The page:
RUC man murdered after he visited wife and newborn son in hospital

Funeral of RUC reservist John Proctor

Funeral of RUC reservist John Proctor

A convicted terrorist went on trial yesterday accused of the IRA murder of a part-time RUC man 32 years ago.

Reserve Constable John Proctor was shot dead in a hail of automatic gunfire at a hospital car park minutes after visiting his wife and newborn son.

In the dock at Belfast Crown Court is Seamus Martin Kearney, 54, of Gorteade Road, Swatragh, Co Londonderry, who denies murder and a further charge of possessing an Armalite AR15 assault rifle used in the shooting.

It is alleged that a cigarette butt found among spent bullet casings after the shooting contained a full DNA profile of Kearney.

A prosecution lawyer told the non-jury Diplock trial that the 25-year-old policeman had been visiting his wife Kathleen at the Mid Ulster Hospital on September 14, 1981 when terrorists struck in the lower car park.

“It is alleged the defendant was part of that terrorist group that carried out the attack on Mr Proctor and he is responsible for the murder in joint enterprise,” said counsel.

He told Belfast Recorder Judge David McFarland that Mr Proctor had parked his black Chrysler Talbot Sunbeam car in the car park and went inside to visit his wife.

“Around 9pm, Kathleen Proctor walked down the corridor with her husband and said her goodbyes to him. She left him to go outside and said goodbyes to him from a window. A few minutes later she heard shots.”

The lawyer said witness Diane Herron told police she was in the car park and saw “a man with a gun and saw him crouching down as if to shoot and then she heard a number of shots”.

Another witness said he was visiting his wife in hospital and saw Mr Proctor walking to his car and heard “crack, crack, crack”.

“He then saw a white Ford Escort with a black roof scream past and the tyres spinning on the gravel in the car park.”

The lawyer added that Mr Proctor sustained gunshot wounds to his chest and abdomen caused by high velocity bullets. He was rushed to hospital but later died from his injuries.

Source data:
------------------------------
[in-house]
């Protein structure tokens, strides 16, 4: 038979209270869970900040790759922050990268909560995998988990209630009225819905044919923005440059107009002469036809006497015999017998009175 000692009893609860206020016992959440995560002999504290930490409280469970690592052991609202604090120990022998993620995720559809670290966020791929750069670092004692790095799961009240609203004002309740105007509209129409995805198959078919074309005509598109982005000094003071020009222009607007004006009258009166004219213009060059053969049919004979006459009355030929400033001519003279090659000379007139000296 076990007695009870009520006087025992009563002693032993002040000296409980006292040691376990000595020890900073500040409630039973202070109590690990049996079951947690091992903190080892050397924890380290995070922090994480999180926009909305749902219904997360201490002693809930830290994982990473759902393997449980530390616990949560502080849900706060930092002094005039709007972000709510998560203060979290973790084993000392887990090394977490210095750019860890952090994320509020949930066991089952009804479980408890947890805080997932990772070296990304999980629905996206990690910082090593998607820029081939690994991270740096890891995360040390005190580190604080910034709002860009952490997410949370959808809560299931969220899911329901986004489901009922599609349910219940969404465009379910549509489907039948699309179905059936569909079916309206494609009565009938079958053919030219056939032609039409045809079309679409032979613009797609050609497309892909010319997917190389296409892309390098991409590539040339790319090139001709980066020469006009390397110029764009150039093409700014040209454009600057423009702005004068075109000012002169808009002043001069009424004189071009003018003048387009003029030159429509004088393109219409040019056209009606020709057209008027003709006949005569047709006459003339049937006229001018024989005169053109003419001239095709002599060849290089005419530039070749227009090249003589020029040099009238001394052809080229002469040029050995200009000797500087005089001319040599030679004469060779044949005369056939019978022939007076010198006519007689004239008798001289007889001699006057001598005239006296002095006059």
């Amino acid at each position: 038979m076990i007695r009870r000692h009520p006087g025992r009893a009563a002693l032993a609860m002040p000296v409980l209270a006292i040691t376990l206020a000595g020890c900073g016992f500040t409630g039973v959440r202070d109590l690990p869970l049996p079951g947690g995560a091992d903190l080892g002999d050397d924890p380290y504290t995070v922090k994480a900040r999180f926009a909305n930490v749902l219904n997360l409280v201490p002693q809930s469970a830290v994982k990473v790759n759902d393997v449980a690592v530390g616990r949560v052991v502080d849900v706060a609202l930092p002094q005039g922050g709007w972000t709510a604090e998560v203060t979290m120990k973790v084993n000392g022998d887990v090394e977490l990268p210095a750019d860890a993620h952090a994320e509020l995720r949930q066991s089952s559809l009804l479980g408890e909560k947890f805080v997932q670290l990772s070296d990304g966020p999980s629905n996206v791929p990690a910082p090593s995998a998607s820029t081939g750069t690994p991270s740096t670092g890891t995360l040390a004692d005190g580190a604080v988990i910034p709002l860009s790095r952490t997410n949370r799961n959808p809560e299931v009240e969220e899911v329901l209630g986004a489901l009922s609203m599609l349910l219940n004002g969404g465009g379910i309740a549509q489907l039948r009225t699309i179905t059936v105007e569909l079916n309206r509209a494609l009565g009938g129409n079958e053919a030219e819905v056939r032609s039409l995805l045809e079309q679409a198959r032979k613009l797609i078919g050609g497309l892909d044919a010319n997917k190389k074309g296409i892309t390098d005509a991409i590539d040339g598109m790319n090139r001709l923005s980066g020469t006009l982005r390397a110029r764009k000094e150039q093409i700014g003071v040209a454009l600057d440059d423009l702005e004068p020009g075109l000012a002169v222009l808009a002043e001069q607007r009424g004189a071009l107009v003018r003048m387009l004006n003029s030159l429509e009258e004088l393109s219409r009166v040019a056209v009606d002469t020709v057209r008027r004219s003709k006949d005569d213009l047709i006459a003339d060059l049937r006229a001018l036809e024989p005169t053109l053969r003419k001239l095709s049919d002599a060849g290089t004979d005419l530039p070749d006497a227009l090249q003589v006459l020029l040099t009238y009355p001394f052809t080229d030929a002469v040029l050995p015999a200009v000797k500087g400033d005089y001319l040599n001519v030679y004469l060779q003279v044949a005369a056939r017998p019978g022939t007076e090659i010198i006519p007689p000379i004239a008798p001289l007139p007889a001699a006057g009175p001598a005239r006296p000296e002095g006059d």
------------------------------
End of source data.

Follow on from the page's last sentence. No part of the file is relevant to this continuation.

Judge McFarland was told that a short time before the murder, a man entered a house on the Derrynoid Road in Draperstown.

The man told the family: “We are from the Provisional IRA. We want your car.”

The car was a white Ford Escort RS2000, registration number CIW 8938. When the man left with the car keys, he told the family: “Don’t phone the police for an hour.”

During follow-up inquiries, RUC officers recovered the RS2000 car not far from where it had been stolen. A forensic examination provided no clues to the gunmen.

The Crown lawyer said 13 spent bullet casings were found at the scene along with two cigarette butts. One butt had no DNA profile – however, he claimed the second butt was found to contain DNA.

As part of a historical review of the evidence, the second butt was tested and found to contain a full DNA profile of the accused.

“The chances of it being the profile of any other man is said to be a one in one billion chance,” said the prosecution.

The court yesterday heard that the AR15 rifle was later recovered on February 18, 1986, following a shooting on the Hillhead Road, between Toomebridge and Castledawson.

Ballistic tests on the weapon revealed that the gun had been used in the murder of Constable Proctor; the attempted murder of UDR soldiers on November 8, 1982 in Swatragh, Co Londonderry; and also the shooting incident on the Hillhead Road in 1986.

The Crown lawyer said Kearney was convicted on December 21, 1984 for the attempted murder of the UDR soldiers in Swatragh.

The Crown lawyer yesterday said Kearney was linked to Mr Proctor’s murder through his DNA being found at the scene on the cigarette and also because the weapon used to kill the RUC man was used in a murder bid on a UDR patrol of which he was subsequently convicted.

The trial continues.




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